6. The argument’s the thing

"The aim of argument, or of discussion, should not be victory, but progress." Joseph Joubert

"I think that in the discussion of natural problems we ought to begin not with the Scriptures, but with experiments, and demonstrations." Galileo Galilei

"Let us hold our discussion together in our own persons, making trial of the truth and of ourselves." Protagoras

Use the structure of your essay effectively to answer the question. Your essay plan should guide you as to what point to include when.  Be logical in how you develop the points. 

A well-planned essay is easy to understand and read; the arguments well explained. 

Your teachers will have particular approaches to the Introduction: you may be asked to analyse the question or discuss a hypothesis. Follow their advice closely and don’t waffle too much.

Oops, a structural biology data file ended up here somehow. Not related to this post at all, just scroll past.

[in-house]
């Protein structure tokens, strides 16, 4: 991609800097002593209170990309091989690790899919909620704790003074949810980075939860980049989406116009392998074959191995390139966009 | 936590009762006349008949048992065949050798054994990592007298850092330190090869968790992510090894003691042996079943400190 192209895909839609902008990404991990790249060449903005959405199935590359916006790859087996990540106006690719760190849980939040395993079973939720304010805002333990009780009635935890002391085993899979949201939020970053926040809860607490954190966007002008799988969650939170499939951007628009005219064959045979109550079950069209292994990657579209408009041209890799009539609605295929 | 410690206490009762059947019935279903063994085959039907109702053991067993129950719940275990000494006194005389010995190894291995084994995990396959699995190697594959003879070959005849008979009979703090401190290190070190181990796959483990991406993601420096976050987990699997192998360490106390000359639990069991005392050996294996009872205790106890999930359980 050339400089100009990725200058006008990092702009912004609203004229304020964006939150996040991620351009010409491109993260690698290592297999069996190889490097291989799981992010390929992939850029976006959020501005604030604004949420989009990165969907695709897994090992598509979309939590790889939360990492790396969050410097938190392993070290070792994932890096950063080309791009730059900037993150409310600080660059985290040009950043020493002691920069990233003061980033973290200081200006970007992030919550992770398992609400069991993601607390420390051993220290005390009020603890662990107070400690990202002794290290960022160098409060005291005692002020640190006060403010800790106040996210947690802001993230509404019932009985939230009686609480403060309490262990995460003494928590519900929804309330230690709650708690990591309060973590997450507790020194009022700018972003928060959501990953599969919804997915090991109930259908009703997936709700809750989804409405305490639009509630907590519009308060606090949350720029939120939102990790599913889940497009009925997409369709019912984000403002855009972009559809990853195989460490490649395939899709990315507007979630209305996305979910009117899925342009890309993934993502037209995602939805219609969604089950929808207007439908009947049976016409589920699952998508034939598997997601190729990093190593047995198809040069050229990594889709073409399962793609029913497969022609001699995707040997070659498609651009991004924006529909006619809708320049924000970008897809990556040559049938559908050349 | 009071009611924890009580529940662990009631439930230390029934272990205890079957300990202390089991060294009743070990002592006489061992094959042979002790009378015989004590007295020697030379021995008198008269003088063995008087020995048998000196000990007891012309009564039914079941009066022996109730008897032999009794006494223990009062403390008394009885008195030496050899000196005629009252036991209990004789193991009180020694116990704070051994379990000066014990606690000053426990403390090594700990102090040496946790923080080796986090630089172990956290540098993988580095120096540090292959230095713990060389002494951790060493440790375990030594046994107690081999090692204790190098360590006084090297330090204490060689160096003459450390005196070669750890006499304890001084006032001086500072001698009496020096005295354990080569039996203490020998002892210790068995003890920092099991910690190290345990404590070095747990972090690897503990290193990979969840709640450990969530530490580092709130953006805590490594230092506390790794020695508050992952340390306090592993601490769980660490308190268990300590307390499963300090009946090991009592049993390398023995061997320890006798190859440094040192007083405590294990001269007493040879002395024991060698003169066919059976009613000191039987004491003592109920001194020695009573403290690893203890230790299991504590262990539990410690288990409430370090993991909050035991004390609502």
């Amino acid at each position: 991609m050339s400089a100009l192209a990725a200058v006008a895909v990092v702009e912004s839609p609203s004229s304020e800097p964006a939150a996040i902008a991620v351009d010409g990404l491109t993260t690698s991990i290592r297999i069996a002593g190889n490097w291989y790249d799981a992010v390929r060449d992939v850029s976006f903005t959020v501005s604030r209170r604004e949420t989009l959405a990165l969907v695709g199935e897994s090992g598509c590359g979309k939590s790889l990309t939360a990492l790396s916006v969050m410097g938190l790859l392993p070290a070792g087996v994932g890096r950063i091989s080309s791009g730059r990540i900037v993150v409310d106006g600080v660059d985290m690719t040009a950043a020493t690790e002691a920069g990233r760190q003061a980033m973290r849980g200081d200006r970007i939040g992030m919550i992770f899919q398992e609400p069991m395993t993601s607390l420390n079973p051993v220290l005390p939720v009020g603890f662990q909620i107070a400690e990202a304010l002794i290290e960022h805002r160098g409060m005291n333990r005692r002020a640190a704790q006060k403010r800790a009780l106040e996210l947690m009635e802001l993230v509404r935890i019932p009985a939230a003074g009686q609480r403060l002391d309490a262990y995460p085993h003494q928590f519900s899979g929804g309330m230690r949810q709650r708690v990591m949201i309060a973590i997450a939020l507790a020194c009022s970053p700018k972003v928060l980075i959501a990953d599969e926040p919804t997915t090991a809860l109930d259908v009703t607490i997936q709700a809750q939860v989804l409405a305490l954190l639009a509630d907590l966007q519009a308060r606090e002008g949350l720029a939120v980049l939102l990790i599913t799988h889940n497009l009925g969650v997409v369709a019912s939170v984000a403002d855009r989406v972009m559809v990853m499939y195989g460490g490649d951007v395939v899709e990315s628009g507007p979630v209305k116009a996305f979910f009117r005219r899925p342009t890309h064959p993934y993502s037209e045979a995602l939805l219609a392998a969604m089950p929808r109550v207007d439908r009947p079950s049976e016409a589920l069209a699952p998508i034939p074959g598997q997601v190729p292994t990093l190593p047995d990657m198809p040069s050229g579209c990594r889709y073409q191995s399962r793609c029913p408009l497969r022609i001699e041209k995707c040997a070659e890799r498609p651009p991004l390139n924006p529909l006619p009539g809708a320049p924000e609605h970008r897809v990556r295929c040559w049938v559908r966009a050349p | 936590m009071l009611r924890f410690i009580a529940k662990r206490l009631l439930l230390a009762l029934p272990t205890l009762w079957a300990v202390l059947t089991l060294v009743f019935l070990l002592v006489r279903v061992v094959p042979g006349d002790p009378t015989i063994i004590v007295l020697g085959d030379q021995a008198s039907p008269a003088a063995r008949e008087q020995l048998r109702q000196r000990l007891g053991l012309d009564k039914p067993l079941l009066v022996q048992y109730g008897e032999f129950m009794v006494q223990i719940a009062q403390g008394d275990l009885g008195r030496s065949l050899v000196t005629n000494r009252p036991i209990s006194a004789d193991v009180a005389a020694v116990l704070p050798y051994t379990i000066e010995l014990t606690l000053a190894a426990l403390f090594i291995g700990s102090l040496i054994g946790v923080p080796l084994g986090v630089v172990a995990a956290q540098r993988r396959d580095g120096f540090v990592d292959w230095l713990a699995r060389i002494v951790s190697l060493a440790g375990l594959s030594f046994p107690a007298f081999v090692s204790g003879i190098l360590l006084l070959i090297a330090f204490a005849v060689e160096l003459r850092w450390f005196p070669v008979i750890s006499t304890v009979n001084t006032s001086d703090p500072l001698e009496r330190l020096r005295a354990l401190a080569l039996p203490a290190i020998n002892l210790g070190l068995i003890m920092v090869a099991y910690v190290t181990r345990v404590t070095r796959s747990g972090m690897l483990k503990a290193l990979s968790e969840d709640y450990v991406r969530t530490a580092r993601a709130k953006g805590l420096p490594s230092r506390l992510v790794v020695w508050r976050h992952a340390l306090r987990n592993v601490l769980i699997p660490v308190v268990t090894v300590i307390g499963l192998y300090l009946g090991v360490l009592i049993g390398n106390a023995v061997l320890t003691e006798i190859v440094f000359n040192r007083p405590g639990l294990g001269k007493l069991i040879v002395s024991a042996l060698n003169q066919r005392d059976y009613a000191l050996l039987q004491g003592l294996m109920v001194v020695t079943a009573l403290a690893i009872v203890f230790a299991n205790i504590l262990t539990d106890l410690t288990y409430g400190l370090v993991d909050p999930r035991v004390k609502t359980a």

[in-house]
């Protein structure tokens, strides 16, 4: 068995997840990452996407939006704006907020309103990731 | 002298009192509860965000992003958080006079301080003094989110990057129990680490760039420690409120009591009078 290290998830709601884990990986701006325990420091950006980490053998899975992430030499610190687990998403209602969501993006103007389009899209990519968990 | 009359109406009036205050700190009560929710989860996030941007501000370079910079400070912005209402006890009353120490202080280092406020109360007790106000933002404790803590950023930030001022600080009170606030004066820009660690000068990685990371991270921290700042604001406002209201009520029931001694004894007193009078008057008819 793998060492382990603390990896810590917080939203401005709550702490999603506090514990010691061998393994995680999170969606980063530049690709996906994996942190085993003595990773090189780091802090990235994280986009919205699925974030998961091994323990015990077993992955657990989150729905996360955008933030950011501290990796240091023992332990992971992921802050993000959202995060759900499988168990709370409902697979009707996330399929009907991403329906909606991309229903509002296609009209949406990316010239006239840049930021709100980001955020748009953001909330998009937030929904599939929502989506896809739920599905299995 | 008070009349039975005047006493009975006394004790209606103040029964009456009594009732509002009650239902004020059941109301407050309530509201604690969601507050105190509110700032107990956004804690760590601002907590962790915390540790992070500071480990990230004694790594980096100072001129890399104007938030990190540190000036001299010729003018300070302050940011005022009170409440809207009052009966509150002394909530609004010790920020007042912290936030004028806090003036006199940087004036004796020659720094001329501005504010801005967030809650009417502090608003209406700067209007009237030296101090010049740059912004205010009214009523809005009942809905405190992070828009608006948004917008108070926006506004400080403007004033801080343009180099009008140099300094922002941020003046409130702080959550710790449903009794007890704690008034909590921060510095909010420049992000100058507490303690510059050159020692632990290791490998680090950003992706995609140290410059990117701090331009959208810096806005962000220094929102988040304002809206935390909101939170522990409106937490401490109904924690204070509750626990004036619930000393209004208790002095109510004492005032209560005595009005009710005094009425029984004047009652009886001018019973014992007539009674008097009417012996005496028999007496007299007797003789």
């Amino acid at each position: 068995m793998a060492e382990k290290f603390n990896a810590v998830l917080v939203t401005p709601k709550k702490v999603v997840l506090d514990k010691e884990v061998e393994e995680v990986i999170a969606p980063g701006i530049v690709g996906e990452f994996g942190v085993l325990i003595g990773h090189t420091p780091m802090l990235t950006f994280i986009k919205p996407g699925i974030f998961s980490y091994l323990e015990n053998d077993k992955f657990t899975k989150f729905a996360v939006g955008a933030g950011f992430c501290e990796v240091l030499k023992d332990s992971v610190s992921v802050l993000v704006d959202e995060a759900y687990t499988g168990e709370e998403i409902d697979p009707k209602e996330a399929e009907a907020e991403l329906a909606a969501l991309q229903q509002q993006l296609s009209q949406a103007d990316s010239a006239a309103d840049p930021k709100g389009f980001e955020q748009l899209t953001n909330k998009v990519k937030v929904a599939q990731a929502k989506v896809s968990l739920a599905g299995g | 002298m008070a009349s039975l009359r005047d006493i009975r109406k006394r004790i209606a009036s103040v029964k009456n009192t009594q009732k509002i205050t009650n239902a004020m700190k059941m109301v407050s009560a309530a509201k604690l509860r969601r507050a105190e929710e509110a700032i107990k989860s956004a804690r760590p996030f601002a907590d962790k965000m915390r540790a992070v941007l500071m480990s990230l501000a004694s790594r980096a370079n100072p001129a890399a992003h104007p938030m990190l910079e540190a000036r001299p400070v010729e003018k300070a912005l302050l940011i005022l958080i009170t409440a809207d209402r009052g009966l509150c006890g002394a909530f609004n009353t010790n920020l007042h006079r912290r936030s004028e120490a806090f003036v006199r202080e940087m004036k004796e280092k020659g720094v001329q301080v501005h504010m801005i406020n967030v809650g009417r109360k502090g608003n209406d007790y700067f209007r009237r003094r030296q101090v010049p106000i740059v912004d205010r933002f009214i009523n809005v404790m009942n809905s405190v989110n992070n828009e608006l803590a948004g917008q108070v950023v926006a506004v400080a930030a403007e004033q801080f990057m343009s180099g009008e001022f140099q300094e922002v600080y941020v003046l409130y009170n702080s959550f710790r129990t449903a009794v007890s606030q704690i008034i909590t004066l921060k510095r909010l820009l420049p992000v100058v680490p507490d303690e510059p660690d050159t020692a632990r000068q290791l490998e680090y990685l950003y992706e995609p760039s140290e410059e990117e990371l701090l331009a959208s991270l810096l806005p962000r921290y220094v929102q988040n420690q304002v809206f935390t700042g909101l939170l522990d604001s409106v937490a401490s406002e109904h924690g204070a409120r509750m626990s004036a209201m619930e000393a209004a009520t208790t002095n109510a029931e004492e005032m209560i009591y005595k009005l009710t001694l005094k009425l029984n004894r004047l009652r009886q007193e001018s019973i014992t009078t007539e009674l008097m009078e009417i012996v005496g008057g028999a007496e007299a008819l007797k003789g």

Using a point/counterpoint structure is very effective for many subjects and gives you the opportunity to show how much you understand of the different sides of a debate. Click here to read an exemplar essay written by one of our own Urswick School teachers to demonstrate this method. It’s a politics essay on the powers of a Prime Minister and the limitations on them. What do you think of it? Can you guess who wrote it?

At transition points when you are moving from one section of the essay to the next, you may include a mini-conclusion to summarise the discussion so far. Relate the main points you have developed so far back to the question.

Do form a final judgement in which you address the question directly and show you have a firm grasp of the main arguments.

TOP TIP: Staying focussed on the question makes your argument more effective.